By Paula Katinas
Brooklyn Daily Eagle
The ban on cigarettes sales to anyone under the age of 21 isn’t the only anti-smoking measure the City Council approved on Wednesday. Buried deep within most of the news stories was the fact that the council also voted for a bill that sets a minimum price of $10.50 a pack for cigarettes and prohibits retailers from offering discounts on tobacco products.
CNN reported that the bill, which the council called “Sensible Tobacco Enforcement,” also increases the penalties for retailers who evade tobacco taxes.
“More than 80 percent of adult smokers in NYC start smoking before age 21, so raising the sales age to 21 will protect teens and may prevent many people from ever starting to smoke,” the city’s health commissioner, Dr. Thomas Farley, said in a statement. “The Sensible Tobacco Enforcement law will prohibit discounting and crack down on illegal untaxed cigarette sales, both of which attract young people to smoking. These two laws will protect our young people from the marketing of tobacco and represent historic advances in our fight against New York City’s leading killer.”
But while the Bloomberg Administration is applauding the council’s actions, groups representing retailers are chaffing at the new rules.
Banning tobacco product discounts and coupons, and setting a $10.50-per-pack minimum price floor for cigarettes, imposes significant business challenges to retail stores who are already struggling to compete, according to the Save Our Stores Coalition.
The coalition claims that 5,000 retailers are opposed to the council's legislation.
"Instead of saving our stores, Mayor Bloomberg and the New York City Council could be feeding our businesses to the black marketeers who sell tobacco products illegally at lower prices,” said Thomas Briant, executive director of the National Association of Tobacco Outlets.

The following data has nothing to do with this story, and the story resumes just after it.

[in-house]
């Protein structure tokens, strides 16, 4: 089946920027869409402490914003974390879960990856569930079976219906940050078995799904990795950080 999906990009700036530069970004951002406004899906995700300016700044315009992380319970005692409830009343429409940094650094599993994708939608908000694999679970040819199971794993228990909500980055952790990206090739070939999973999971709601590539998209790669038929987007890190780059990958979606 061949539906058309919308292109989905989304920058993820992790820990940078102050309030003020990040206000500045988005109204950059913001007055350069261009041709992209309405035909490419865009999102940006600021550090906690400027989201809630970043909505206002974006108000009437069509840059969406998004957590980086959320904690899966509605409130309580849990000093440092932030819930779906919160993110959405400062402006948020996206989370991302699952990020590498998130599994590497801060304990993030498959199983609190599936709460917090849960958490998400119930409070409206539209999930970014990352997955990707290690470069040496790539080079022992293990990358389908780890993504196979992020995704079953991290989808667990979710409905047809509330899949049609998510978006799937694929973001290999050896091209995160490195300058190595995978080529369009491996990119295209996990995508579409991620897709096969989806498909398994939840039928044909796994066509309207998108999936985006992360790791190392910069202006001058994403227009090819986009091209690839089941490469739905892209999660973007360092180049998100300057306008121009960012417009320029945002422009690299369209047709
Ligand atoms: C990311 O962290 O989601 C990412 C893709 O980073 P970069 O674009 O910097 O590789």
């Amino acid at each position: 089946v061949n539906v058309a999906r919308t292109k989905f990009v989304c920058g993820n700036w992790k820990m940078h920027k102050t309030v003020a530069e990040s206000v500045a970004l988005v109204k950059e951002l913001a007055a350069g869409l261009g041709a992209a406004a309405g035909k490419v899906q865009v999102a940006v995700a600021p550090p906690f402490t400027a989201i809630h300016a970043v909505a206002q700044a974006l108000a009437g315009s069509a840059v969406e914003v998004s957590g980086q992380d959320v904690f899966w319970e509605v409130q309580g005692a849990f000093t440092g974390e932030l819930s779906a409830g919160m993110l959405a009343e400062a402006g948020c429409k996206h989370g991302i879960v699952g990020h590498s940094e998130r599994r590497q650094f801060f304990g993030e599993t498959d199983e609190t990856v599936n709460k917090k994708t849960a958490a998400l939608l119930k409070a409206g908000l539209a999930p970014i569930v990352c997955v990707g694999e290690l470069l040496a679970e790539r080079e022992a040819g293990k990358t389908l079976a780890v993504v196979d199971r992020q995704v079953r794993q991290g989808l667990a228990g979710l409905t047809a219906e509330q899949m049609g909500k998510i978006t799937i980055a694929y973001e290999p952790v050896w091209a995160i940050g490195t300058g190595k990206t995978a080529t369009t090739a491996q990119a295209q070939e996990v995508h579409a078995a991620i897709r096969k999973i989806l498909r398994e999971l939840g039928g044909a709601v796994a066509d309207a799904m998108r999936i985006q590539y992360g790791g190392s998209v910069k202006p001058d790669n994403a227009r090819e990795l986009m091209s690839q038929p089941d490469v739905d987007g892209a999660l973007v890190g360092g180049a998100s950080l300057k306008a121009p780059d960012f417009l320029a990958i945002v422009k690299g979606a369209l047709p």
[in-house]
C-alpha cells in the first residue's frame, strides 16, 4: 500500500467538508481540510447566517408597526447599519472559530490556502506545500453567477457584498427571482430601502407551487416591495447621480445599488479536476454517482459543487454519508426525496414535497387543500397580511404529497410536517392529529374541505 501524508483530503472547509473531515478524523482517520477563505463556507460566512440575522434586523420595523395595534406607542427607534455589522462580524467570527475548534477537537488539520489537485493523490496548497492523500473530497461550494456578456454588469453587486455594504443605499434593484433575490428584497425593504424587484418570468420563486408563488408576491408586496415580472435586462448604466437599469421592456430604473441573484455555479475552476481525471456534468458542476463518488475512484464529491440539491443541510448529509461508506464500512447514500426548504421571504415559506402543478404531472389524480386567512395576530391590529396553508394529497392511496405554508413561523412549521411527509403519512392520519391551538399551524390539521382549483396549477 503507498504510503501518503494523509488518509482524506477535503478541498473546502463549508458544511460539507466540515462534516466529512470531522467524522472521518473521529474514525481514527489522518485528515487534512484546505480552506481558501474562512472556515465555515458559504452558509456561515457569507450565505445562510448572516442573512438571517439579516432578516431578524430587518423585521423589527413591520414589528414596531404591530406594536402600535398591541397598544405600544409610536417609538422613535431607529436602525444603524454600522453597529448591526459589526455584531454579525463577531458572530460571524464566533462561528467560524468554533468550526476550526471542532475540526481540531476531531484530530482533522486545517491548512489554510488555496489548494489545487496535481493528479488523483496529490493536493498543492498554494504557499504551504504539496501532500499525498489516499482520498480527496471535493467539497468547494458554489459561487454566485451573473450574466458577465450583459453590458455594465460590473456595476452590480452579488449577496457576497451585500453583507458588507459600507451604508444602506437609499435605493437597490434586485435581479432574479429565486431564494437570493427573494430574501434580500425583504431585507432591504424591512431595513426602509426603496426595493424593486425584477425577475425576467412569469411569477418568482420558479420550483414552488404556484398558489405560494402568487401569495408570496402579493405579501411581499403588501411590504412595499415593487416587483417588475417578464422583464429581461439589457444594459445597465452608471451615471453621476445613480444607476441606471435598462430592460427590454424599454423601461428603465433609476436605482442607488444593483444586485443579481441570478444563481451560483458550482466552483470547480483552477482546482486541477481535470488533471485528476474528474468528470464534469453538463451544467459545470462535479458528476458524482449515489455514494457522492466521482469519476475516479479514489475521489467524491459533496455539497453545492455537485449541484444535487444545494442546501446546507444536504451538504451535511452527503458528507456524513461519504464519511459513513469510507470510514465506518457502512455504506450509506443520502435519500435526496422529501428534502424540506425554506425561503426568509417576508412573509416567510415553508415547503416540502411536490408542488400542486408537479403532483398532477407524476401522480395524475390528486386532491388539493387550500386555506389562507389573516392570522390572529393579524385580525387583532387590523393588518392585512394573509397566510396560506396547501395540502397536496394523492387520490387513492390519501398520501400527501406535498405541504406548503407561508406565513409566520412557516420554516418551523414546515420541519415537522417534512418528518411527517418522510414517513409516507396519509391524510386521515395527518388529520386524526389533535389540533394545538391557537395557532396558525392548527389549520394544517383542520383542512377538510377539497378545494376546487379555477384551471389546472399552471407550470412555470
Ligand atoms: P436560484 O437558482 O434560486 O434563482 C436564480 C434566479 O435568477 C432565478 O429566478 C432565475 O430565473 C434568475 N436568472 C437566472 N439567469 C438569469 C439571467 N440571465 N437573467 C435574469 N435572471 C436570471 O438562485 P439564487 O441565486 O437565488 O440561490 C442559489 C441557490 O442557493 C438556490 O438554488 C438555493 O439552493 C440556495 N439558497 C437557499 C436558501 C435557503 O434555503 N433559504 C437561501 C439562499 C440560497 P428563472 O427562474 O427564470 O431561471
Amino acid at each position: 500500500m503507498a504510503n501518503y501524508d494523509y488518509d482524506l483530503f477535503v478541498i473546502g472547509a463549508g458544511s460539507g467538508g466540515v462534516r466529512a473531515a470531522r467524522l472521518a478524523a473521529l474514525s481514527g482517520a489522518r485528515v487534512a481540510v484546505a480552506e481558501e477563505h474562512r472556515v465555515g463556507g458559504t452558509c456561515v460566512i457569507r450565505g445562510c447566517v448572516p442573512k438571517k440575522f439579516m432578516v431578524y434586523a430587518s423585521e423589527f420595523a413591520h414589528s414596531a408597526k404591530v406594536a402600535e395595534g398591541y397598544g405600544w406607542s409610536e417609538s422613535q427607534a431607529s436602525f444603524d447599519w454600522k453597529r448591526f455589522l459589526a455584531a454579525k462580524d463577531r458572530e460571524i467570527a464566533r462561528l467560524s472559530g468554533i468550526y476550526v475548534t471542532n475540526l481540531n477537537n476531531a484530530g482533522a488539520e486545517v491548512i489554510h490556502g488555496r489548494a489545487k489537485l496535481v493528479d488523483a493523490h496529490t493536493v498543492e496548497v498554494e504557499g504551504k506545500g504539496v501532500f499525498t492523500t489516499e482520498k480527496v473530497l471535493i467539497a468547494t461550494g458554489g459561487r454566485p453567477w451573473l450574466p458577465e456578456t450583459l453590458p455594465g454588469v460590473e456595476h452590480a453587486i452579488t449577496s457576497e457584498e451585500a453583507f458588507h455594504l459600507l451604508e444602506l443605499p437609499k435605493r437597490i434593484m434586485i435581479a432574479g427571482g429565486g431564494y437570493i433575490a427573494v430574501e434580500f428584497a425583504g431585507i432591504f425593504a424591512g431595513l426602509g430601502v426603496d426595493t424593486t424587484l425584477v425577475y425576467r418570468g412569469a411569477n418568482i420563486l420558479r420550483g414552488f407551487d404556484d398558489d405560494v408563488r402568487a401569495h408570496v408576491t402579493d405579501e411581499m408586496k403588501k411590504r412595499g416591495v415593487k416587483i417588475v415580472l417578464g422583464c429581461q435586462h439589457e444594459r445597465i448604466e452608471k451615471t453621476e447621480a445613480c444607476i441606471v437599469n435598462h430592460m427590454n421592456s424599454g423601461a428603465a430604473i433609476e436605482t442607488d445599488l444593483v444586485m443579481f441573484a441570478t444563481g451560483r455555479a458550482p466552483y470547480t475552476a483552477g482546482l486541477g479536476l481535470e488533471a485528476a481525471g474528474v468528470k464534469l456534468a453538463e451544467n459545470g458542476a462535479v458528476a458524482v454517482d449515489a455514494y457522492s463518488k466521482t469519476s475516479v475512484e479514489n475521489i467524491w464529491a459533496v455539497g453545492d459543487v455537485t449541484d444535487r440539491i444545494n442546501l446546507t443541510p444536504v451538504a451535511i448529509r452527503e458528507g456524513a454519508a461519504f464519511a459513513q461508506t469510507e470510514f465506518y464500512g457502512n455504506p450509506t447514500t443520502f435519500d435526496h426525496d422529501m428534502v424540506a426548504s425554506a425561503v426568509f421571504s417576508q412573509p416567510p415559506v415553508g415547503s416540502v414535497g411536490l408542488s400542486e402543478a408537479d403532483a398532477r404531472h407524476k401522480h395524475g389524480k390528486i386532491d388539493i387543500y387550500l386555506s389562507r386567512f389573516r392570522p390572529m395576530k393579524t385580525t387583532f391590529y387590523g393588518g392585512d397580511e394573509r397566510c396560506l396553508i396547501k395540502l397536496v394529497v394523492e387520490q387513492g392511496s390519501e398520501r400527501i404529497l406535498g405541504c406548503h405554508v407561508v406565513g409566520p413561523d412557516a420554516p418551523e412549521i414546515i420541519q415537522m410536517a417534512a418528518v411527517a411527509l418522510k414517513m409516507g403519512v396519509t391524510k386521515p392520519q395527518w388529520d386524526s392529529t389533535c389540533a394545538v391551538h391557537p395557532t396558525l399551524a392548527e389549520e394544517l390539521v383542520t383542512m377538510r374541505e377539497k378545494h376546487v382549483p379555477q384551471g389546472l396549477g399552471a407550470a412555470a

“By further inflating the price adult smokers have to pay for legal tobacco products, these regulations will only serve to further fuel unregulated black market sales and harm New York City retailers. While we applaud the City for taking steps to improve enforcement of illegal tobacco sales, which they readily acknowledge is a serious problem, their actions to raise prices and end pricing promotions have created an even greater incentive for criminals to profit by thwarting the law,” Briant said.
"Our members are the important ‘front-line’ against youth access to tobacco products. We take this role seriously and are proud of our contribution to the recent decline in underage tobacco sales. These regulations will undermine the success of our efforts by driving people to illegal sellers who do not care about the age of the buyers," said Ramon Murphy, president of the Bodega Association of the US.
Jim Calvin, president of the New York Association of Convenience Stores, said the new regulations could translate into job losses for New Yorkers.
“In order to manage the financial impacts of these new regulations, 58 percent (of store owners) said that they would have to consider cutting back on payroll costs and 55 percent said they'd consider employee layoffs. With unemployment still close to 9 percent and hundreds of thousands still unable to find work, this is just another case of the wrong policies at the wrong time," Calvin said.
The New York Times reported that Mayor Michael Bloomberg is expected to sign the bills into law.